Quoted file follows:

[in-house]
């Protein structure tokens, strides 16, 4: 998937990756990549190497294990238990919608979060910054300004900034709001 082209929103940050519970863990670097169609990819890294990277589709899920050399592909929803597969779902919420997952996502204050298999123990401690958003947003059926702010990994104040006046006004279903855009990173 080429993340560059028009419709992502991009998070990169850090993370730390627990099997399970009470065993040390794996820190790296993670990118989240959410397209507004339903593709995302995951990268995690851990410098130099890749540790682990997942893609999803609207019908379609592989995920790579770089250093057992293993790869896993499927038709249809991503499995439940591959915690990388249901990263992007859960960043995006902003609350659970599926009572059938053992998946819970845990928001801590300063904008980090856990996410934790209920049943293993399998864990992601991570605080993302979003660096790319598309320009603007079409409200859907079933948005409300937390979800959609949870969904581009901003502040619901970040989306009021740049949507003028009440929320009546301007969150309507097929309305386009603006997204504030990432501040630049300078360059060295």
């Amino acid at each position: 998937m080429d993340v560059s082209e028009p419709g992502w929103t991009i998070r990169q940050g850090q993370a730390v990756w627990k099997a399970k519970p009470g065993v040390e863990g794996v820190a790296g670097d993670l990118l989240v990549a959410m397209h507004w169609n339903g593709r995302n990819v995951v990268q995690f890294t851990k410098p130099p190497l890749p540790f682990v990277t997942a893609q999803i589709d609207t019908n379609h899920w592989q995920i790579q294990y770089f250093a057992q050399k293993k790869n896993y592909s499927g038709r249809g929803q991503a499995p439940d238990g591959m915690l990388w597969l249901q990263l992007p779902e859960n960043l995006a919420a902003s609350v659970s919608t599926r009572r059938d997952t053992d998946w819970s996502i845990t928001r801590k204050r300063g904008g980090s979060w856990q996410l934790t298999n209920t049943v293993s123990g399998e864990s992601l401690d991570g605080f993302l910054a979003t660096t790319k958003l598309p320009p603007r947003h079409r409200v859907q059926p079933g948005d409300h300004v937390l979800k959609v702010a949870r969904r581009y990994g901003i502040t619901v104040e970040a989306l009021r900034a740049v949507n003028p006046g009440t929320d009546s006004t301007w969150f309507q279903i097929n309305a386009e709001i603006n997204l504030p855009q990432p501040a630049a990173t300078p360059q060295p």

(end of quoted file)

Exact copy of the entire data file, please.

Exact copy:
[in-house]
């Protein structure tokens, strides 16, 4: 998937990756990549190497294990238990919608979060910054300004900034709001 082209929103940050519970863990670097169609990819890294990277589709899920050399592909929803597969779902919420997952996502204050298999123990401690958003947003059926702010990994104040006046006004279903855009990173 080429993340560059028009419709992502991009998070990169850090993370730390627990099997399970009470065993040390794996820190790296993670990118989240959410397209507004339903593709995302995951990268995690851990410098130099890749540790682990997942893609999803609207019908379609592989995920790579770089250093057992293993790869896993499927038709249809991503499995439940591959915690990388249901990263992007859960960043995006902003609350659970599926009572059938053992998946819970845990928001801590300063904008980090856990996410934790209920049943293993399998864990992601991570605080993302979003660096790319598309320009603007079409409200859907079933948005409300937390979800959609949870969904581009901003502040619901970040989306009021740049949507003028009440929320009546301007969150309507097929309305386009603006997204504030990432501040630049300078360059060295």
């Amino acid at each position: 998937m080429d993340v560059s082209e028009p419709g992502w929103t991009i998070r990169q940050g850090q993370a730390v990756w627990k099997a399970k519970p009470g065993v040390e863990g794996v820190a790296g670097d993670l990118l989240v990549a959410m397209h507004w169609n339903g593709r995302n990819v995951v990268q995690f890294t851990k410098p130099p190497l890749p540790f682990v990277t997942a893609q999803i589709d609207t019908n379609h899920w592989q995920i790579q294990y770089f250093a057992q050399k293993k790869n896993y592909s499927g038709r249809g929803q991503a499995p439940d238990g591959m915690l990388w597969l249901q990263l992007p779902e859960n960043l995006a919420a902003s609350v659970s919608t599926r009572r059938d997952t053992d998946w819970s996502i845990t928001r801590k204050r300063g904008g980090s979060w856990q996410l934790t298999n209920t049943v293993s123990g399998e864990s992601l401690d991570g605080f993302l910054a979003t660096t790319k958003l598309p320009p603007r947003h079409r409200v859907q059926p079933g948005d409300h300004v937390l979800k959609v702010a949870r969904r581009y990994g901003i502040t619901v104040e970040a989306l009021r900034a740049v949507n003028p006046g009440t929320d009546s006004t301007w969150f309507q279903i097929n309305a386009e709001i603006n997204l504030p855009q990432p501040a630049a990173t300078p360059q060295p």